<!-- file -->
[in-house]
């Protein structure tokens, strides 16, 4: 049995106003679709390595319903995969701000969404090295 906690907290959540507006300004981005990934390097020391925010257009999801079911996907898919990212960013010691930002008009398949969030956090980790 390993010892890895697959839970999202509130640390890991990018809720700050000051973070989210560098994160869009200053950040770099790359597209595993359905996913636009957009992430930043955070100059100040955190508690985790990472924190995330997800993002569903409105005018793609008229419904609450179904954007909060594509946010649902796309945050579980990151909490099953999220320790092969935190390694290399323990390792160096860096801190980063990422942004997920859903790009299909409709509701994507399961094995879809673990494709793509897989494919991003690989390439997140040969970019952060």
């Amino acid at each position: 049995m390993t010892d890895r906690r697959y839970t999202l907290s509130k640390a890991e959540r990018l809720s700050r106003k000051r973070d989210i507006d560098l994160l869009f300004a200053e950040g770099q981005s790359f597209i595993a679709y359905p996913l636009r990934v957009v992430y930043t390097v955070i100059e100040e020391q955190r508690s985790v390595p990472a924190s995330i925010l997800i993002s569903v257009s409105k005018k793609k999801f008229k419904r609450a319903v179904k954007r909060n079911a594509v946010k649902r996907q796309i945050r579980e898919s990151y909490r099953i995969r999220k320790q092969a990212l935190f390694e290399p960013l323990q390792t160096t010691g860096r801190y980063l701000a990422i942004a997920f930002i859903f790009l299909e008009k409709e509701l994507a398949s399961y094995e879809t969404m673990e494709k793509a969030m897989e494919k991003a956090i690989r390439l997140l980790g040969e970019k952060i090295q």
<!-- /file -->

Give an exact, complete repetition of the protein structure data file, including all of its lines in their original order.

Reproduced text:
[in-house]
């Protein structure tokens, strides 16, 4: 049995106003679709390595319903995969701000969404090295 906690907290959540507006300004981005990934390097020391925010257009999801079911996907898919990212960013010691930002008009398949969030956090980790 390993010892890895697959839970999202509130640390890991990018809720700050000051973070989210560098994160869009200053950040770099790359597209595993359905996913636009957009992430930043955070100059100040955190508690985790990472924190995330997800993002569903409105005018793609008229419904609450179904954007909060594509946010649902796309945050579980990151909490099953999220320790092969935190390694290399323990390792160096860096801190980063990422942004997920859903790009299909409709509701994507399961094995879809673990494709793509897989494919991003690989390439997140040969970019952060």
């Amino acid at each position: 049995m390993t010892d890895r906690r697959y839970t999202l907290s509130k640390a890991e959540r990018l809720s700050r106003k000051r973070d989210i507006d560098l994160l869009f300004a200053e950040g770099q981005s790359f597209i595993a679709y359905p996913l636009r990934v957009v992430y930043t390097v955070i100059e100040e020391q955190r508690s985790v390595p990472a924190s995330i925010l997800i993002s569903v257009s409105k005018k793609k999801f008229k419904r609450a319903v179904k954007r909060n079911a594509v946010k649902r996907q796309i945050r579980e898919s990151y909490r099953i995969r999220k320790q092969a990212l935190f390694e290399p960013l323990q390792t160096t010691g860096r801190y980063l701000a990422i942004a997920f930002i859903f790009l299909e008009k409709e509701l994507a398949s399961y094995e879809t969404m673990e494709k793509a969030m897989e494919k991003a956090i690989r390439l997140l980790g040969e970019k952060i090295q």